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Reproductions of gowns worn by Mary Todd Lincoln and her social rivals
Courtesy Abraham Lincoln Presidential Library and Museum

“The set has been moved around a couple of times; it was not shelved where it should have been,” says Cornelius, who recently thumbed through the 150-year-old set only to find another piece of Lincoln’s family life. “Look,” he says, holding it out for a visitor to see. “There it is, upside down, in the back.”

Sure enough, inked on the first volume’s final page, is a handwritten inscription: “R.T. Lincoln, Harvard Coll., May, 1862.”

The book demonstrates a literary connection between father and son previously unrealized, Cornelius says. Historians had never known that Robert, who studied at Harvard and went on to become secretary of war under President James Garfield, had also read one of his father’s favorite writers. The four Poe volumes are no longer kept in the library but in the museum’s vault, along with other personal effects that are known to have belonged to Lincoln and his family.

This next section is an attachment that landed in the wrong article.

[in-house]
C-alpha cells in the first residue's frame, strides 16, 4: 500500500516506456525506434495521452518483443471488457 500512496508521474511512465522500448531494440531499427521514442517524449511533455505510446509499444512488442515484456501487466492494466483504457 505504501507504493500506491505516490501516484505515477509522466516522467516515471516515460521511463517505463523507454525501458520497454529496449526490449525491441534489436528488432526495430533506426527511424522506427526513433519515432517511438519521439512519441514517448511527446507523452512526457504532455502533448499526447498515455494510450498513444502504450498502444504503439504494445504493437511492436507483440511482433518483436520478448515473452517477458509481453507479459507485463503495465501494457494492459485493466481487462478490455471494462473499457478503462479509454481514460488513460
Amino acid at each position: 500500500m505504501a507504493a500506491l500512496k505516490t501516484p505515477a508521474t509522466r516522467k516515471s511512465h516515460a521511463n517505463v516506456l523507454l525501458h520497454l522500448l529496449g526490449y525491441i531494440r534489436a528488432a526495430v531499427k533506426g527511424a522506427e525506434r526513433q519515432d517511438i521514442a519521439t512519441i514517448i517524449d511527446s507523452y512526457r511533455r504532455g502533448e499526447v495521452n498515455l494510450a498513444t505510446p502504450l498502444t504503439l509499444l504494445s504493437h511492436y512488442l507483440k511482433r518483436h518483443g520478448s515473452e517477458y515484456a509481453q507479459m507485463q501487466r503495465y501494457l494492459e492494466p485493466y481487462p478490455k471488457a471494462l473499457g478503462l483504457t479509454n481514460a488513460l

“For the serious historian and history buff, all roads lead to Springfield.”

Now You Know:
The Library began its life in 1889 as the Illinois State Historical Library.

Another recent find included five volumes of books once owned by Lincoln’s wife, Mary Todd Lincoln. Though the library a?lready had the books in its possession, their significance was overlooked until the library acquired an ornately bound copy of The Last Days of Pompeii in 2007 as part of one of the world’s most sought-after collections of Lincoln artifacts. Five years after the purchase, Cornelius noticed that the gold-and-black spine matched the other five books, which clued him in to their origin.

“It’s sort of like reuniting siblings,” Cornelius says. “I literally found this last week.”
The books, it turned out, are from a set of literary works acquired by Mary while her husband was president. The museum now has seven books from the set; nearly 40 still remain somewhere — on another library shelf, perhaps, or in the corner of an attic, or at a garage sale down the street.

That a museum would find treasures hiding in plain sight isn’t unusual.

“Absolutely par for the course,” says ?Holzer, who is senior vice president of external affairs for the Metropolitan Museum of Art in New York. “A good museum is always doing inventory. It’s amazing what they find.”